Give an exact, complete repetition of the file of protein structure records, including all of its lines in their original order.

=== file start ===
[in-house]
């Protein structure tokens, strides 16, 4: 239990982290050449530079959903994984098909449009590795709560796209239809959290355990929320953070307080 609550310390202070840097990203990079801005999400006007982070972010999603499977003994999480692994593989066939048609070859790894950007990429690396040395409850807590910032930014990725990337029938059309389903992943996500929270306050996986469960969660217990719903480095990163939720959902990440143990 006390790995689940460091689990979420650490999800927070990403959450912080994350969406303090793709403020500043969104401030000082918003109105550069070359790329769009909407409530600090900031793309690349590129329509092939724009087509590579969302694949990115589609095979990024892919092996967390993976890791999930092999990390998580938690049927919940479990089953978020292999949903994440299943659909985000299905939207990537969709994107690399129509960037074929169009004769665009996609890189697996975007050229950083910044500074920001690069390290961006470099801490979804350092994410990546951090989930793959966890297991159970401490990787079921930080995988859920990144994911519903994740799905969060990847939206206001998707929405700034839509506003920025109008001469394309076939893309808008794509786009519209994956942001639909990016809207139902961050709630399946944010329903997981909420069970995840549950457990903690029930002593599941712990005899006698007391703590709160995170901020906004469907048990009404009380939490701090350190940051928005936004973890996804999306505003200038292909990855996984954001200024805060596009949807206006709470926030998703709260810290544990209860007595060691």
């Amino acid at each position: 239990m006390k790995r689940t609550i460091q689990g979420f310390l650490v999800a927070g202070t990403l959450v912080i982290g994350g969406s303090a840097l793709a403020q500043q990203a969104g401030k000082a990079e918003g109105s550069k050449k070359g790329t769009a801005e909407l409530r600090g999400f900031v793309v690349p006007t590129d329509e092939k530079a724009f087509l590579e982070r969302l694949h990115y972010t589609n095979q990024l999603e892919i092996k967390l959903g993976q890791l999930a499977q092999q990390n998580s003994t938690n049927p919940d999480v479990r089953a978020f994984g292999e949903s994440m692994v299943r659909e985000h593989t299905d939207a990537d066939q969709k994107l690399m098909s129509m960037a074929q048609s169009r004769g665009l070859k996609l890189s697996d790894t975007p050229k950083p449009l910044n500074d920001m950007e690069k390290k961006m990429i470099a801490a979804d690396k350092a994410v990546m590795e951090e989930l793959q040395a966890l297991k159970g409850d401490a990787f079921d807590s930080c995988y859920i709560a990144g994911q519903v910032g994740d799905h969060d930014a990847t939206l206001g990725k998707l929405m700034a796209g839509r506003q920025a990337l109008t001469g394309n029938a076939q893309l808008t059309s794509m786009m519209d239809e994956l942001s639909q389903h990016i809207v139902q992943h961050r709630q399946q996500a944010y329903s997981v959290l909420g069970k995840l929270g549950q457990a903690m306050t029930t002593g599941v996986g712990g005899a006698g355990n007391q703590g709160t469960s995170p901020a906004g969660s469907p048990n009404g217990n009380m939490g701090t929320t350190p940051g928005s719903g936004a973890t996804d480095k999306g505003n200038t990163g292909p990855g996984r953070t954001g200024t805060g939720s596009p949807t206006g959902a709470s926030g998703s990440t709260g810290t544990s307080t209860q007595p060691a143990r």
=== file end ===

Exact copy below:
[in-house]
């Protein structure tokens, strides 16, 4: 239990982290050449530079959903994984098909449009590795709560796209239809959290355990929320953070307080 609550310390202070840097990203990079801005999400006007982070972010999603499977003994999480692994593989066939048609070859790894950007990429690396040395409850807590910032930014990725990337029938059309389903992943996500929270306050996986469960969660217990719903480095990163939720959902990440143990 006390790995689940460091689990979420650490999800927070990403959450912080994350969406303090793709403020500043969104401030000082918003109105550069070359790329769009909407409530600090900031793309690349590129329509092939724009087509590579969302694949990115589609095979990024892919092996967390993976890791999930092999990390998580938690049927919940479990089953978020292999949903994440299943659909985000299905939207990537969709994107690399129509960037074929169009004769665009996609890189697996975007050229950083910044500074920001690069390290961006470099801490979804350092994410990546951090989930793959966890297991159970401490990787079921930080995988859920990144994911519903994740799905969060990847939206206001998707929405700034839509506003920025109008001469394309076939893309808008794509786009519209994956942001639909990016809207139902961050709630399946944010329903997981909420069970995840549950457990903690029930002593599941712990005899006698007391703590709160995170901020906004469907048990009404009380939490701090350190940051928005936004973890996804999306505003200038292909990855996984954001200024805060596009949807206006709470926030998703709260810290544990209860007595060691």
């Amino acid at each position: 239990m006390k790995r689940t609550i460091q689990g979420f310390l650490v999800a927070g202070t990403l959450v912080i982290g994350g969406s303090a840097l793709a403020q500043q990203a969104g401030k000082a990079e918003g109105s550069k050449k070359g790329t769009a801005e909407l409530r600090g999400f900031v793309v690349p006007t590129d329509e092939k530079a724009f087509l590579e982070r969302l694949h990115y972010t589609n095979q990024l999603e892919i092996k967390l959903g993976q890791l999930a499977q092999q990390n998580s003994t938690n049927p919940d999480v479990r089953a978020f994984g292999e949903s994440m692994v299943r659909e985000h593989t299905d939207a990537d066939q969709k994107l690399m098909s129509m960037a074929q048609s169009r004769g665009l070859k996609l890189s697996d790894t975007p050229k950083p449009l910044n500074d920001m950007e690069k390290k961006m990429i470099a801490a979804d690396k350092a994410v990546m590795e951090e989930l793959q040395a966890l297991k159970g409850d401490a990787f079921d807590s930080c995988y859920i709560a990144g994911q519903v910032g994740d799905h969060d930014a990847t939206l206001g990725k998707l929405m700034a796209g839509r506003q920025a990337l109008t001469g394309n029938a076939q893309l808008t059309s794509m786009m519209d239809e994956l942001s639909q389903h990016i809207v139902q992943h961050r709630q399946q996500a944010y329903s997981v959290l909420g069970k995840l929270g549950q457990a903690m306050t029930t002593g599941v996986g712990g005899a006698g355990n007391q703590g709160t469960s995170p901020a906004g969660s469907p048990n009404g217990n009380m939490g701090t929320t350190p940051g928005s719903g936004a973890t996804d480095k999306g505003n200038t990163g292909p990855g996984r953070t954001g200024t805060g939720s596009p949807t206006g959902a709470s926030g998703s990440t709260g810290t544990s307080t209860q007595p060691a143990r």